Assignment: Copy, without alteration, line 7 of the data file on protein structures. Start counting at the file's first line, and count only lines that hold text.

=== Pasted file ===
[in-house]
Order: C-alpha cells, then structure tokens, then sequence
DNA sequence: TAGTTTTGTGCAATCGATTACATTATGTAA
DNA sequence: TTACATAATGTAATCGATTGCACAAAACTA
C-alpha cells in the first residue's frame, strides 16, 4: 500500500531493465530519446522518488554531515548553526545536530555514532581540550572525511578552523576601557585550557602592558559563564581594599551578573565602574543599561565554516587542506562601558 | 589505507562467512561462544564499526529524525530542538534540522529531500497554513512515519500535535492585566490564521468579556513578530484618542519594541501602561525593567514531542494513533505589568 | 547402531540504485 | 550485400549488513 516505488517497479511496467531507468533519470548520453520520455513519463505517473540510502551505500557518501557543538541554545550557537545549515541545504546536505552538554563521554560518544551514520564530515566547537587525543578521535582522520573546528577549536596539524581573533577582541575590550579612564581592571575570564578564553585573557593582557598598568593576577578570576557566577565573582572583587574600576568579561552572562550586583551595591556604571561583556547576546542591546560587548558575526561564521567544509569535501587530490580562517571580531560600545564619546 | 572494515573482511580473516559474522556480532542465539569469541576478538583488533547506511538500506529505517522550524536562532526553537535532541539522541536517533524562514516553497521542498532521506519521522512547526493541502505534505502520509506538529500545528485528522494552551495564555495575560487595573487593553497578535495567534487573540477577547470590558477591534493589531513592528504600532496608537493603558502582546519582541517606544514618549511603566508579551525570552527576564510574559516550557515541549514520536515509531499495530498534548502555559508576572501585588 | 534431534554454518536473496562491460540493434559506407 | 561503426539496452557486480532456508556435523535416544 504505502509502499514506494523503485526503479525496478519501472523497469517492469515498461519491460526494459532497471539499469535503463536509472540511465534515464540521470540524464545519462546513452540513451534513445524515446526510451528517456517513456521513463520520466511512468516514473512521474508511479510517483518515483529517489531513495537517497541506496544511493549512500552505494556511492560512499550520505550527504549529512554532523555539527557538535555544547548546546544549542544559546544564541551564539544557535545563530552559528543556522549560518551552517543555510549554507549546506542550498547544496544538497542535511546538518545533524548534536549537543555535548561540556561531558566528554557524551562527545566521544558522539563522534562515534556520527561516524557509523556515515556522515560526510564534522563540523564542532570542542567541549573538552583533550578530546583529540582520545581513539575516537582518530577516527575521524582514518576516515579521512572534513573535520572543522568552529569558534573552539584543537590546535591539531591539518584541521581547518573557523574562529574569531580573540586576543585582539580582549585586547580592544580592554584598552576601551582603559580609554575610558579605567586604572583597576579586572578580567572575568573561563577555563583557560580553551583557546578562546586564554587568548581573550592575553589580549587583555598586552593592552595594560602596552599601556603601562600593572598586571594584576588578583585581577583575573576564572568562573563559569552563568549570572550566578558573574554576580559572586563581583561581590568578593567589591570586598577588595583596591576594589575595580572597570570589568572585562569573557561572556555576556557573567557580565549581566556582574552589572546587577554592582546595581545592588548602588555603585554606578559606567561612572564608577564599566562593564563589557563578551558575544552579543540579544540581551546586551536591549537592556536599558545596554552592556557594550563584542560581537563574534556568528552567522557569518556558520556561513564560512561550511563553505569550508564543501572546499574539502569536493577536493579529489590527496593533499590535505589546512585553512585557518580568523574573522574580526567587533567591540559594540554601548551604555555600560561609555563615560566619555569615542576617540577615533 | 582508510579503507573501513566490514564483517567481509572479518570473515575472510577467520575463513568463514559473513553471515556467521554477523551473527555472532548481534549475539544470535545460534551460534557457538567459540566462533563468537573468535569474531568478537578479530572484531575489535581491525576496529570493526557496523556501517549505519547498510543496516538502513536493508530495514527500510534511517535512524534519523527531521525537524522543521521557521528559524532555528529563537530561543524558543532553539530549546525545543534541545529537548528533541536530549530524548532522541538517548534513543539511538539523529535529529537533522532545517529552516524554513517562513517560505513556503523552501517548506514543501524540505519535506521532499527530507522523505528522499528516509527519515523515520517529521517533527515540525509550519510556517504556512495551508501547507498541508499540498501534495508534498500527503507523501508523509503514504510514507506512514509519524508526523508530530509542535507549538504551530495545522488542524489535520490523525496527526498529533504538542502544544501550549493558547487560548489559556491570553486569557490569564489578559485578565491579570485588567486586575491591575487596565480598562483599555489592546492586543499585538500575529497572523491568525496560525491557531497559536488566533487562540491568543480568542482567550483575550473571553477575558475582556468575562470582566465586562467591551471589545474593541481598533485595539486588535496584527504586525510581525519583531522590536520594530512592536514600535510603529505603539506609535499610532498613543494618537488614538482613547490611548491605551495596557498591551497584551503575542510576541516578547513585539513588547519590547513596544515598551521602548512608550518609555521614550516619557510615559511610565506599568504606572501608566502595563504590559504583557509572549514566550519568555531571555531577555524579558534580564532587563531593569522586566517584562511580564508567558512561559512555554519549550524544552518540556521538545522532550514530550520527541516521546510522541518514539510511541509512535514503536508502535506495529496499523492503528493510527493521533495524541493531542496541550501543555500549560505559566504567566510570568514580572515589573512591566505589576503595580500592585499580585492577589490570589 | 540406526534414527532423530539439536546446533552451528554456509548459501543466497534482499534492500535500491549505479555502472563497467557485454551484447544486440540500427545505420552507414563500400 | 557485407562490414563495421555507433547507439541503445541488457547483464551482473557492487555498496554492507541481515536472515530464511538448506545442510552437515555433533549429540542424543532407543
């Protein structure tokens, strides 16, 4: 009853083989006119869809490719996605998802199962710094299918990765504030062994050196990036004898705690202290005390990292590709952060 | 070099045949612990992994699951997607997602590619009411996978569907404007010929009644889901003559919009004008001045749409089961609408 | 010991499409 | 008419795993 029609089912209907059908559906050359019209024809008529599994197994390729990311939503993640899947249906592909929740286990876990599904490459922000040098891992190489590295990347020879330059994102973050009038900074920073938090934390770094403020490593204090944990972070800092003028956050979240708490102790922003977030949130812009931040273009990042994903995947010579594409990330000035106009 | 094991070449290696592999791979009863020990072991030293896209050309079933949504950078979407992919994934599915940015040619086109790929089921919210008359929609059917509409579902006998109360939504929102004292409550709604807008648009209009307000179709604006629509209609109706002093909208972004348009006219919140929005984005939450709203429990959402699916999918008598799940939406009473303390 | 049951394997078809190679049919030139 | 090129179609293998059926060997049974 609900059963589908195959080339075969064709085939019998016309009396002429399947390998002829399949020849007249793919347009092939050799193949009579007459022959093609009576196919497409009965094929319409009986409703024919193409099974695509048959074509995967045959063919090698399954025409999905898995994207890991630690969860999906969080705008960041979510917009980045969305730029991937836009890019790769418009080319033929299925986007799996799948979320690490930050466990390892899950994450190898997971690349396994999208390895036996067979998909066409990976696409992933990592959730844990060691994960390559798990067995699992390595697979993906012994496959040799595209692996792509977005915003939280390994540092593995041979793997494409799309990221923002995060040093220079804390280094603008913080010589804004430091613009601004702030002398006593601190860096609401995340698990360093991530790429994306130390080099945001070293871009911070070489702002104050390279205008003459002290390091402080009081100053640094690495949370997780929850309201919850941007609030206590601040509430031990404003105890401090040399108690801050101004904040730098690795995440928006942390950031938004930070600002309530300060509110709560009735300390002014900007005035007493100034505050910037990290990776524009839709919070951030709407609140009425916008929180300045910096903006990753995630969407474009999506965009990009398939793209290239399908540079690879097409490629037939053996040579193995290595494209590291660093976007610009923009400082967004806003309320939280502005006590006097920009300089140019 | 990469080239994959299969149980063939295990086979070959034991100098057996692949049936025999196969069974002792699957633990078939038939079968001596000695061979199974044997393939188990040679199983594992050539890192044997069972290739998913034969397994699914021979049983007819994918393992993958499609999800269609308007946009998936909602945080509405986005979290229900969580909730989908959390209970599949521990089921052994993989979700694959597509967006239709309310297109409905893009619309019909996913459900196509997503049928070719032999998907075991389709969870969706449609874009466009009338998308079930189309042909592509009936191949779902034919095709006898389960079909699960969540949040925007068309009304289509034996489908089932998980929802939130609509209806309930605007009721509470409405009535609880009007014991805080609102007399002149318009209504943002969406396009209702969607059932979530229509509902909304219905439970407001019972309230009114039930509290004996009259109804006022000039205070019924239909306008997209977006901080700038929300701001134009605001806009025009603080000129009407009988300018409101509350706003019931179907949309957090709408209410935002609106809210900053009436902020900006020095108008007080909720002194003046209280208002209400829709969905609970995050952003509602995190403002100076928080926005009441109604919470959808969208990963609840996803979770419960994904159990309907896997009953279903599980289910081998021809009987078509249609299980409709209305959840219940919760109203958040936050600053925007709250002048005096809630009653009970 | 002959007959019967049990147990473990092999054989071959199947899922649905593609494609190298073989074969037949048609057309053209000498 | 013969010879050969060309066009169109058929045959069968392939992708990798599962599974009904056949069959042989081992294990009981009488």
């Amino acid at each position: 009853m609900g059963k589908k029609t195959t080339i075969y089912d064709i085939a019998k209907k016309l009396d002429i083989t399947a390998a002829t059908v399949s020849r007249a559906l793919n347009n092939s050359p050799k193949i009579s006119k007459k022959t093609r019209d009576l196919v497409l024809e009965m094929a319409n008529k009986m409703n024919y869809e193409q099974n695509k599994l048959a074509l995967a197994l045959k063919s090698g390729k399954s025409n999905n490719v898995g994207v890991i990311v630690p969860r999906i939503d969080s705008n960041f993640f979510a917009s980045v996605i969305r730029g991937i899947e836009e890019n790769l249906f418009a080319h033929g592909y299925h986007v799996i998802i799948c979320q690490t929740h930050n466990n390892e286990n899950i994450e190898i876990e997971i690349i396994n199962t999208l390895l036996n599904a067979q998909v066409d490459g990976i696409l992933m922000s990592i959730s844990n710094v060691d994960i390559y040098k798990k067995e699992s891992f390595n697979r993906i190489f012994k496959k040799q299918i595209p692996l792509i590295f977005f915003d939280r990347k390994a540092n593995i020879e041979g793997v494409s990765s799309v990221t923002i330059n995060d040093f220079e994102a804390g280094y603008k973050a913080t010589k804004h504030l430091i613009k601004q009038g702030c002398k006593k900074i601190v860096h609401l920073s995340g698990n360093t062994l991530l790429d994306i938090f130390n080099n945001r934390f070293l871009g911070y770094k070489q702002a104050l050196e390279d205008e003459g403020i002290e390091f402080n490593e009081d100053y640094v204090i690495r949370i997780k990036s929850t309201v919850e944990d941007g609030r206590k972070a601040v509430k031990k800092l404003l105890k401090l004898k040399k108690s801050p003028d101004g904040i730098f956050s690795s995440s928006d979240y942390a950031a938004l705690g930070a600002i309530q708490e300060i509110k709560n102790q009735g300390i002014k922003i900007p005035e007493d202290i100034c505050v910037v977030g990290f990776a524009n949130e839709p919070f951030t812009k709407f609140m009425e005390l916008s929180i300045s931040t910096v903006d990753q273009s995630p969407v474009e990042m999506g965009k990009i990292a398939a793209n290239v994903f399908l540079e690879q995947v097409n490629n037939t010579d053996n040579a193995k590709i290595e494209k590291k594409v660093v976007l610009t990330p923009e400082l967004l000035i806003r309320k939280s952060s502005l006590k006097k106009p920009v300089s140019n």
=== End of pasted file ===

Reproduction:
């Amino acid at each position: 009853m609900g059963k589908k029609t195959t080339i075969y089912d064709i085939a019998k209907k016309l009396d002429i083989t399947a390998a002829t059908v399949s020849r007249a559906l793919n347009n092939s050359p050799k193949i009579s006119k007459k022959t093609r019209d009576l196919v497409l024809e009965m094929a319409n008529k009986m409703n024919y869809e193409q099974n695509k599994l048959a074509l995967a197994l045959k063919s090698g390729k399954s025409n999905n490719v898995g994207v890991i990311v630690p969860r999906i939503d969080s705008n960041f993640f979510a917009s980045v996605i969305r730029g991937i899947e836009e890019n790769l249906f418009a080319h033929g592909y299925h986007v799996i998802i799948c979320q690490t929740h930050n466990n390892e286990n899950i994450e190898i876990e997971i690349i396994n199962t999208l390895l036996n599904a067979q998909v066409d490459g990976i696409l992933m922000s990592i959730s844990n710094v060691d994960i390559y040098k798990k067995e699992s891992f390595n697979r993906i190489f012994k496959k040799q299918i595209p692996l792509i590295f977005f915003d939280r990347k390994a540092n593995i020879e041979g793997v494409s990765s799309v990221t923002i330059n995060d040093f220079e994102a804390g280094y603008k973050a913080t010589k804004h504030l430091i613009k601004q009038g702030c002398k006593k900074i601190v860096h609401l920073s995340g698990n360093t062994l991530l790429d994306i938090f130390n080099n945001r934390f070293l871009g911070y770094k070489q702002a104050l050196e390279d205008e003459g403020i002290e390091f402080n490593e009081d100053y640094v204090i690495r949370i997780k990036s929850t309201v919850e944990d941007g609030r206590k972070a601040v509430k031990k800092l404003l105890k401090l004898k040399k108690s801050p003028d101004g904040i730098f956050s690795s995440s928006d979240y942390a950031a938004l705690g930070a600002i309530q708490e300060i509110k709560n102790q009735g300390i002014k922003i900007p005035e007493d202290i100034c505050v910037v977030g990290f990776a524009n949130e839709p919070f951030t812009k709407f609140m009425e005390l916008s929180i300045s931040t910096v903006d990753q273009s995630p969407v474009e990042m999506g965009k990009i990292a398939a793209n290239v994903f399908l540079e690879q995947v097409n490629n037939t010579d053996n040579a193995k590709i290595e494209k590291k594409v660093v976007l610009t990330p923009e400082l967004l000035i806003r309320k939280s952060s502005l006590k006097k106009p920009v300089s140019n």